Starbucks recently announced a new abortion policy to help employees seek out healthcare—unless they are part of a unionized store.
The carveout for union shops was not met well online.
After the Dobbs v. Jackson Women’s Health Organization decision, which overturned Roe v. Wade and its constitutional protection of abortion, Starbucks announced it would reimburse employee travel expenses if they needed to get an abortion in another state, according to the Seattle Times. However, the company said it could not “make promises or guarantees about any benefits” for unionized stores, angering labor advocates and Twitter users.
“I am begging people who applaud corporate travel funds for abortion-seeking to do two things,” one user wrote. “ask trans people how well this has worked for us so far, and ponder how exactly you’d go about informing your HR dept, if you have one, of your intent to commit a felony.”
“Want some forced birth with your venti latte?” wrote Terri Gerstein, a workers’ rights lawyer. “Starbucks is leveraging Roe’s fall in support of its union-busting. Says it’ll provide access to abortion travel to employees but can’t promise that to workers in stores unionized w @SBWorkersUnited. Shameful!!”
In a statement, a Starbucks spokesperson said to the Daily Dot that they were not threatening to take away benefits for unionized workers and that the reaction to the policy is incorrect. All stores will have the benefits available to them, but the company said the nature of collective bargaining makes it impossible to provide promises or guarantees for benefits.
“We will always bargain in good faith but we cannot guarantee what we cannot guarantee,” the spokesperson said.
Starbucks posted a letter after the Dobbs decision and reiterated that it “always bargain in good faith” but could not guarantee union store support of the updated measures.
“For example, even if we were to offer a certain benefit at the bargaining table, a union could decide to exchange it for something else,” the letter said. “Simply put, it’s difficult to predict the outcome of negotiations, and each store’s negotiation may look different.”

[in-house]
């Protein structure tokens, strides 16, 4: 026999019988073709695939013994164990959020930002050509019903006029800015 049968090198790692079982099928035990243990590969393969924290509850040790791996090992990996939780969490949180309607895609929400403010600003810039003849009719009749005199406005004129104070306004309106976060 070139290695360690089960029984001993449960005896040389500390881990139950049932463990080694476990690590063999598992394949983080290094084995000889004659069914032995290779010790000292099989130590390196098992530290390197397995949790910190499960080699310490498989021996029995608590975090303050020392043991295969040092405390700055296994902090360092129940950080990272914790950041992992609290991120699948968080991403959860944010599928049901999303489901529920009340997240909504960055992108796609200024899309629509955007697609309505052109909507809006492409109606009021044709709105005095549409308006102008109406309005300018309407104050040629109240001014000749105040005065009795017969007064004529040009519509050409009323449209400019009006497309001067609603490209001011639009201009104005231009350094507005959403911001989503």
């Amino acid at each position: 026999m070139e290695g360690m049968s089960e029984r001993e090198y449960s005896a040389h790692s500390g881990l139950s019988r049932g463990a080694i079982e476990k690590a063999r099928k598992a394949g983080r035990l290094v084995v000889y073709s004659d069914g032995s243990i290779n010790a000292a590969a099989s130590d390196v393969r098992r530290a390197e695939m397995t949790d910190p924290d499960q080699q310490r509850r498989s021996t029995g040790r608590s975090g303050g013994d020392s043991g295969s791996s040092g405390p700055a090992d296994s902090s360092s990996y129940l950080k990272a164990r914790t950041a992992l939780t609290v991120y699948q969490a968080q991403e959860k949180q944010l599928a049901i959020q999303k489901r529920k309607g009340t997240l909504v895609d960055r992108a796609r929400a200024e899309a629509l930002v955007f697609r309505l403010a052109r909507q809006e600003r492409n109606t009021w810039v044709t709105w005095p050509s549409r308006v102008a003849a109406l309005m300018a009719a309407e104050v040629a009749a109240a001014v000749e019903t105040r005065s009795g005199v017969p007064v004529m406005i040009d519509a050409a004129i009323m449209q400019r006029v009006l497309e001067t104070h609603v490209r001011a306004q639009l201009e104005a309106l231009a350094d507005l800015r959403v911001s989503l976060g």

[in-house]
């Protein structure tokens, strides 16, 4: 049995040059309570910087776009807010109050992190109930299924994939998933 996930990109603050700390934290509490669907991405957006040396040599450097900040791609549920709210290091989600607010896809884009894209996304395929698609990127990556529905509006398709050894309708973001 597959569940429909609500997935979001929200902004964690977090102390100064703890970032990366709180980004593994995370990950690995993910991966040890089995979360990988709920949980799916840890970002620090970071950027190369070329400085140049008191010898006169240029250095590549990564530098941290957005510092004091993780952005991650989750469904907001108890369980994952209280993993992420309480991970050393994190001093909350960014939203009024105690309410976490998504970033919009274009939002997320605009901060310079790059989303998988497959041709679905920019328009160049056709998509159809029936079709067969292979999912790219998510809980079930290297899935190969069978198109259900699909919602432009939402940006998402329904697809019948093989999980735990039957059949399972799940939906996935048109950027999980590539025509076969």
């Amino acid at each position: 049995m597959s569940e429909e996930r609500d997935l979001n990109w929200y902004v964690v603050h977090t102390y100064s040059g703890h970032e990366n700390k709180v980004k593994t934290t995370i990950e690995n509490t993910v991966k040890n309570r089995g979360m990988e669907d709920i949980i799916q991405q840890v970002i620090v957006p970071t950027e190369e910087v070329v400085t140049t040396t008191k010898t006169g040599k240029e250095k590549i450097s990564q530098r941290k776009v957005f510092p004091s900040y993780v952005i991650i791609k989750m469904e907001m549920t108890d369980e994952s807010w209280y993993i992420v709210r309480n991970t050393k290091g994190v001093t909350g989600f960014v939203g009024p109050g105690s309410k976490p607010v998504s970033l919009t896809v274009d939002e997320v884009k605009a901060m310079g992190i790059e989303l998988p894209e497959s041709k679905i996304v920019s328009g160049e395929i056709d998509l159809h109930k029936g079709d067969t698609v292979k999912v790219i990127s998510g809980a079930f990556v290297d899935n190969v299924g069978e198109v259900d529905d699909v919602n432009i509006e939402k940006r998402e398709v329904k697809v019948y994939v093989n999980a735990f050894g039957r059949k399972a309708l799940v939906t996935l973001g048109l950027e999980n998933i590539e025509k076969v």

A Starbucks organizer pointed out that not only was the company not guaranteeing the benefit to all stores, but the abortion travel benefit would only be available to people on the actual Starbucks health plan.
“Something everyone loves to talk about this campaign- how young the workers are- in America many workers under 26 are on their parent’s health insurance,” she wrote in a thread. “They won’t have access to this benefit.”
The organizer said the benefit would only be available to a “selection of workers who are frankly the ones least likely to need access to it.”
“This is a perfect example of how Starbucks benefits are designed to look good in print and be essentially unusable in reality,” she wrote.
Other users chimed in with reactions to the policy.
“As always, Starbucks’ benefits are a sham to paint the company as more supportive of its employees than it actually is,” one user wrote. “In reality *all* the benefits are way worse/harder to use than they make it seem. It was the same way with trans-affirming healthcare. Starbucks is horrible.”
“…another fucking example of sbux designing their benefits package to appear super worker-friendly to consumers who want to feel good about themselves while doing nothing for mass amounts of workers,” another user said tweet. “Only union contracts will yield real results.”